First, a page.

I Am Exploitable, But That’s Not a Problem

Is my poker game exploitable? Definitely. Can you trick me into folding hands that are better than yours? For sure. Can you finagle me into paying off your flopped full house? Absolutely you can. Can I grind out a painless living anyway? Yep.

Exploit (from Dictionary.com)

  • to utilize, especially for profit
  • to use selfishly for one’s own ends

Dictionaries sure do have a way with words. To use selfishly for one’s own ends. What an elegant way to say that. I’ve tried in vain for years to define the words exploitand outplayin a poker c­ontext. And this definition works dandily for both. I’m going to complete one sentence three times:

“I called his raise with 97 offsuit in the small blind…

… planning to exploit him after the flop.”

… planning to outplay him after the flop.”

… planning to use him selfishly for my own ends after the flop.”

Okay, now that we know what we’re talking about, let’s do some.

Raising Joe

Playing $2/5 NLHE, I was in seat eight and Joe was in seat five. Joe is good at exploiting timid players by way of steady aggression. One of his tactics is to open for amounts that are larger than the norm.

Larry limped for $5 and Joe made it $60. That was an overbet in this game. Everyone folded. An hour later, Larry limped, Joe made it $60, and Larry called. Larry is a tight, timid player. He likely has a pocket pair or ace-king or ace-queen in a spot like this, and when he misses the flop he will reliably fold to a C-bet.

Larry missed the flop. The endgame was predictable. Larry checked, Joe bet, and Larry folded.

Joe had exploited Larry’s transparent style by executing a well-designed strategy. Seat One said something about having seen the open-with-an-overbet concept in a training video online. Joe smiled.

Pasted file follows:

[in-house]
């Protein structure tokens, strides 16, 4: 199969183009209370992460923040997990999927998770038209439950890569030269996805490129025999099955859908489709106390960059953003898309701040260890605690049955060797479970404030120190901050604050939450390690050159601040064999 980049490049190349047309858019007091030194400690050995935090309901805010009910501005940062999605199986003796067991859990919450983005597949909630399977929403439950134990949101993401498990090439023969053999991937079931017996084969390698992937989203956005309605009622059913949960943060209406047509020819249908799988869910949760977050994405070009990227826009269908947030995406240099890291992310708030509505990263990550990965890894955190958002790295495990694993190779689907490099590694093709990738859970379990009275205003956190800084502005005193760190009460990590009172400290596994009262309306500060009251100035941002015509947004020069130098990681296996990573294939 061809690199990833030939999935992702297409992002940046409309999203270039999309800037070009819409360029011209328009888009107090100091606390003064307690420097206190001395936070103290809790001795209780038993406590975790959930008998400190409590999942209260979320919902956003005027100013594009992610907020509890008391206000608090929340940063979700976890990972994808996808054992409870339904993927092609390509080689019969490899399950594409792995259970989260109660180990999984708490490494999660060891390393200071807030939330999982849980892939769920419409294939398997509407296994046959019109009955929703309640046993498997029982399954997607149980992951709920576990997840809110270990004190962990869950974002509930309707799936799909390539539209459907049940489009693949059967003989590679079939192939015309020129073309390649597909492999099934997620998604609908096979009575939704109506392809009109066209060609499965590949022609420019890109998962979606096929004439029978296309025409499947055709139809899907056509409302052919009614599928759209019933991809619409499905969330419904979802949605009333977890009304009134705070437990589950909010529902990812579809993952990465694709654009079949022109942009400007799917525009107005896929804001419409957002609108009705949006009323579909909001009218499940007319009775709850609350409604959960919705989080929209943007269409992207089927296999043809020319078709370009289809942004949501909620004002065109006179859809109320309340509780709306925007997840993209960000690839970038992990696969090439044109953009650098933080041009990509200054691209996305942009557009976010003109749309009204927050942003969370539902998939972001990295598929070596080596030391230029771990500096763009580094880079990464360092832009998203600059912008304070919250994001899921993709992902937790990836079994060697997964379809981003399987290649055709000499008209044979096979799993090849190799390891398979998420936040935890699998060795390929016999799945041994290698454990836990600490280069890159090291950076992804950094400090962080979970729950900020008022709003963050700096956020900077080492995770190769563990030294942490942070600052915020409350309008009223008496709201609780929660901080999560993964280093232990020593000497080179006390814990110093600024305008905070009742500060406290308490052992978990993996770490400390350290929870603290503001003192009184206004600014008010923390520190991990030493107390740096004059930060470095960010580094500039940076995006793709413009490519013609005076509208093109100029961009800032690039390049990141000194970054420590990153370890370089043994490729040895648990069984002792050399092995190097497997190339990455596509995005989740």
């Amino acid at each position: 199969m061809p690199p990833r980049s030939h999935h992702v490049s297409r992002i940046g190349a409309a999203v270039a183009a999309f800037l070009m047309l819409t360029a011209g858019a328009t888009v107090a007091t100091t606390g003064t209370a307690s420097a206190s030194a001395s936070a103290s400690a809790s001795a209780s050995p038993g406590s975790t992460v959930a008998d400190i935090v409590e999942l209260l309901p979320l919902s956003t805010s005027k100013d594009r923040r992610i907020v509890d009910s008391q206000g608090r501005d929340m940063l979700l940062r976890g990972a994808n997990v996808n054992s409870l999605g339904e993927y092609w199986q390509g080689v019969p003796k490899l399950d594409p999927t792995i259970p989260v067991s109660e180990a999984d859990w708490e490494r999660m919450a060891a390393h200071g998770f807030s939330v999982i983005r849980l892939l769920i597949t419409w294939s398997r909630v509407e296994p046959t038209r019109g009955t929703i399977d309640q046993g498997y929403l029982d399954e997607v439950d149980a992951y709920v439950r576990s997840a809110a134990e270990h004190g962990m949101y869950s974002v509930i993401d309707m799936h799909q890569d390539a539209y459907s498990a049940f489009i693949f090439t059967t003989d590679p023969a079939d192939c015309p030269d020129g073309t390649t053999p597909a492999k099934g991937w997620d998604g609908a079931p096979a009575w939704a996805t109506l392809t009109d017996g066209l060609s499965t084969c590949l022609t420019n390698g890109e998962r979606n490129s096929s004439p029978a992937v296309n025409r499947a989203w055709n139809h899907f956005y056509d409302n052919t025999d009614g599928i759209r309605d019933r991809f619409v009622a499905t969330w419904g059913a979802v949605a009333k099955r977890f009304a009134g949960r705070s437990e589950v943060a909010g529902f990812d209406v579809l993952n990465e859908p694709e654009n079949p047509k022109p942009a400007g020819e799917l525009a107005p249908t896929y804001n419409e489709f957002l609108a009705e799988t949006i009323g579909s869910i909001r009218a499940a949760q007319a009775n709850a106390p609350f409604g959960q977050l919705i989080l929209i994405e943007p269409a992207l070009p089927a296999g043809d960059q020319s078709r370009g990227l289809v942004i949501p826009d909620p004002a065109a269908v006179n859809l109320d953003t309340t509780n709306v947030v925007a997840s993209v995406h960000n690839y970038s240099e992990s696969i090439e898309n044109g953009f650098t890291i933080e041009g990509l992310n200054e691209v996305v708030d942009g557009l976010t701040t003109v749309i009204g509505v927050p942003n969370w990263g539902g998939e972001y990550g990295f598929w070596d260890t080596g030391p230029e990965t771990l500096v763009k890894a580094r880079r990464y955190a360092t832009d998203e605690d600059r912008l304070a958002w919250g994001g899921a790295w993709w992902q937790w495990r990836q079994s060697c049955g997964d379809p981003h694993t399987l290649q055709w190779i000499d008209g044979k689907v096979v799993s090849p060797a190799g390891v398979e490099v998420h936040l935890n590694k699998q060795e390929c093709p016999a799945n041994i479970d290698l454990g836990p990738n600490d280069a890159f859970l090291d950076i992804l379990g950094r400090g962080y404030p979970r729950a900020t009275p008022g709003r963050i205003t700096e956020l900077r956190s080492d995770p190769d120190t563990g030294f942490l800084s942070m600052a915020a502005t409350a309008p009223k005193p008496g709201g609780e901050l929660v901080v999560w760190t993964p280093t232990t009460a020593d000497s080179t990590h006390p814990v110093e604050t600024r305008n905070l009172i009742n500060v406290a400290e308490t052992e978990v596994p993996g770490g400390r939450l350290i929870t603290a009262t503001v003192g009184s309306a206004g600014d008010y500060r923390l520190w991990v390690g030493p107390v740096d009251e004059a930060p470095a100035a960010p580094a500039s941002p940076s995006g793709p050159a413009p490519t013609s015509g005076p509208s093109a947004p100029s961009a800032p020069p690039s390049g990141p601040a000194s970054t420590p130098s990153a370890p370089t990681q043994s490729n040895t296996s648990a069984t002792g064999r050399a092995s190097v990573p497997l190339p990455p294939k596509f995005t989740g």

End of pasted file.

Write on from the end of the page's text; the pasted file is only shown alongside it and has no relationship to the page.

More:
An hour later, my chips were gathering dust, I was in the small blind, several players limped, including Joe, and I folded. Joe leaned forward to look around seat six and into my smiling eyes. In a friendly tone he said, “I hope you get to play a hand soon.”

The next hand was my button. Joe and I both had $1,000. When I looked at my hole cards − eight-seven offsuit − I decided that if Joe opened for $60, I would 3-bet to $200.

One player limped. Joe made it $60. The hijack and cutoff folded fast and just as fast my two black chips landed flat and firm.

Seat One chuckled at Joe. “Looks like you got your wish.”

The blinds and the limper folded.

“Nice hand, old man,” Joe said. “You earned it.” He flashed ace-ten to me and mucked.

What were the chances of Joe folding to my $200 bet? I think they were high. I think if he had anything but a premium hand, he would have folded, and I think his range included many non-premium hands such as ace-ten, king-jack, and medium connectors.

Here’s a recap of the hand:

I exploited Joe’s pattern. Big deal. It means nothing. I didn’t exploit his pattern because it was “flawed” or “exploitable.” I exploited it because I’m a good no-limit hold’em player doing what good no-limit hold’em players do: figuring out good spots to fire, and pulling the trigger. Joe could be the greatest player ever, and I’d still be able to exploit him on occasion. Or outplay him, or use him selfishly, or whatever you want to call it. And he’ll sometimes exploit my patterns. It’s called playing poker. May the better strategist win. 


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